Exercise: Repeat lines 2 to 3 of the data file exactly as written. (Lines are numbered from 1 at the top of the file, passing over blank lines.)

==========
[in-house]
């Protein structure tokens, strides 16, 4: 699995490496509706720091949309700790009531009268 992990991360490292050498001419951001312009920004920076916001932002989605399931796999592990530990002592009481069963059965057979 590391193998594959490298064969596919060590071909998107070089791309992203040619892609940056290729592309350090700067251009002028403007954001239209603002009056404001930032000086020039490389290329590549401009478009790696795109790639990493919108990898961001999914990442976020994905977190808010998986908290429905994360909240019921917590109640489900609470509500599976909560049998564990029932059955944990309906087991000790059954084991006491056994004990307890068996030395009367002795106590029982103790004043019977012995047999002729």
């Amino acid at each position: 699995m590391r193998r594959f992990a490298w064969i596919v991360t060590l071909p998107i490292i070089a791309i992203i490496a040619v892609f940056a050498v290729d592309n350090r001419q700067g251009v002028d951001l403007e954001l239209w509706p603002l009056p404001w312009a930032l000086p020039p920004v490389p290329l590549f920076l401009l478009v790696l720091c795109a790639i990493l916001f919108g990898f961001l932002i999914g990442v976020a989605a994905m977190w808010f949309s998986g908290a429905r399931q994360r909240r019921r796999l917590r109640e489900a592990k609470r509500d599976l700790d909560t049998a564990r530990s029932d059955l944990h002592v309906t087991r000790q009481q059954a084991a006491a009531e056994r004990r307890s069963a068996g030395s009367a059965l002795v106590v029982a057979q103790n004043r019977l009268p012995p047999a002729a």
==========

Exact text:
């Protein structure tokens, strides 16, 4: 699995490496509706720091949309700790009531009268 992990991360490292050498001419951001312009920004920076916001932002989605399931796999592990530990002592009481069963059965057979 590391193998594959490298064969596919060590071909998107070089791309992203040619892609940056290729592309350090700067251009002028403007954001239209603002009056404001930032000086020039490389290329590549401009478009790696795109790639990493919108990898961001999914990442976020994905977190808010998986908290429905994360909240019921917590109640489900609470509500599976909560049998564990029932059955944990309906087991000790059954084991006491056994004990307890068996030395009367002795106590029982103790004043019977012995047999002729």
């Amino acid at each position: 699995m590391r193998r594959f992990a490298w064969i596919v991360t060590l071909p998107i490292i070089a791309i992203i490496a040619v892609f940056a050498v290729d592309n350090r001419q700067g251009v002028d951001l403007e954001l239209w509706p603002l009056p404001w312009a930032l000086p020039p920004v490389p290329l590549f920076l401009l478009v790696l720091c795109a790639i990493l916001f919108g990898f961001l932002i999914g990442v976020a989605a994905m977190w808010f949309s998986g908290a429905r399931q994360r909240r019921r796999l917590r109640e489900a592990k609470r509500d599976l700790d909560t049998a564990r530990s029932d059955l944990h002592v309906t087991r000790q009481q059954a084991a006491a009531e056994r004990r307890s069963a068996g030395s009367a059965l002795v106590v029982a057979q103790n004043r019977l009268p012995p047999a002729a």